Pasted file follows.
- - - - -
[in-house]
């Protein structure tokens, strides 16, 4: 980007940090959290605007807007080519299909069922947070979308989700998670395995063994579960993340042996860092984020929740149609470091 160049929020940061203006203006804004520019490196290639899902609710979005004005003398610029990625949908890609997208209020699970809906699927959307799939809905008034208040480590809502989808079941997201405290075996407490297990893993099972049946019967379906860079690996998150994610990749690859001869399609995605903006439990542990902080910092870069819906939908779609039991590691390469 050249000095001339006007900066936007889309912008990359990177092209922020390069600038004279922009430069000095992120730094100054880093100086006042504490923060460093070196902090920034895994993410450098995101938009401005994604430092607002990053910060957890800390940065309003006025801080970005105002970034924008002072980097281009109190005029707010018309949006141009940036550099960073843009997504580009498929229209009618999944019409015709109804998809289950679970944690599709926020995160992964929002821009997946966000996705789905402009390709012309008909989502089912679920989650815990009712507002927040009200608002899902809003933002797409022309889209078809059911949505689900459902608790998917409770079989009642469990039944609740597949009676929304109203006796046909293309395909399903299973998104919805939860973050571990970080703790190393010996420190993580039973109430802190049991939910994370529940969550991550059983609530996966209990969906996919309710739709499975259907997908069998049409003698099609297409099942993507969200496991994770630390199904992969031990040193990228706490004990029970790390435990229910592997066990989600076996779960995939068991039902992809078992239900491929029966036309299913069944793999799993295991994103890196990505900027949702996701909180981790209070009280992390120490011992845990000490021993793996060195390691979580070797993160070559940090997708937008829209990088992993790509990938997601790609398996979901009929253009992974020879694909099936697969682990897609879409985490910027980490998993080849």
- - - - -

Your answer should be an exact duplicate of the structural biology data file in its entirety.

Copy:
[in-house]
């Protein structure tokens, strides 16, 4: 980007940090959290605007807007080519299909069922947070979308989700998670395995063994579960993340042996860092984020929740149609470091 160049929020940061203006203006804004520019490196290639899902609710979005004005003398610029990625949908890609997208209020699970809906699927959307799939809905008034208040480590809502989808079941997201405290075996407490297990893993099972049946019967379906860079690996998150994610990749690859001869399609995605903006439990542990902080910092870069819906939908779609039991590691390469 050249000095001339006007900066936007889309912008990359990177092209922020390069600038004279922009430069000095992120730094100054880093100086006042504490923060460093070196902090920034895994993410450098995101938009401005994604430092607002990053910060957890800390940065309003006025801080970005105002970034924008002072980097281009109190005029707010018309949006141009940036550099960073843009997504580009498929229209009618999944019409015709109804998809289950679970944690599709926020995160992964929002821009997946966000996705789905402009390709012309008909989502089912679920989650815990009712507002927040009200608002899902809003933002797409022309889209078809059911949505689900459902608790998917409770079989009642469990039944609740597949009676929304109203006796046909293309395909399903299973998104919805939860973050571990970080703790190393010996420190993580039973109430802190049991939910994370529940969550991550059983609530996966209990969906996919309710739709499975259907997908069998049409003698099609297409099942993507969200496991994770630390199904992969031990040193990228706490004990029970790390435990229910592997066990989600076996779960995939068991039902992809078992239900491929029966036309299913069944793999799993295991994103890196990505900027949702996701909180981790209070009280992390120490011992845990000490021993793996060195390691979580070797993160070559940090997708937008829209990088992993790509990938997601790609398996979901009929253009992974020879694909099936697969682990897609879409985490910027980490998993080849």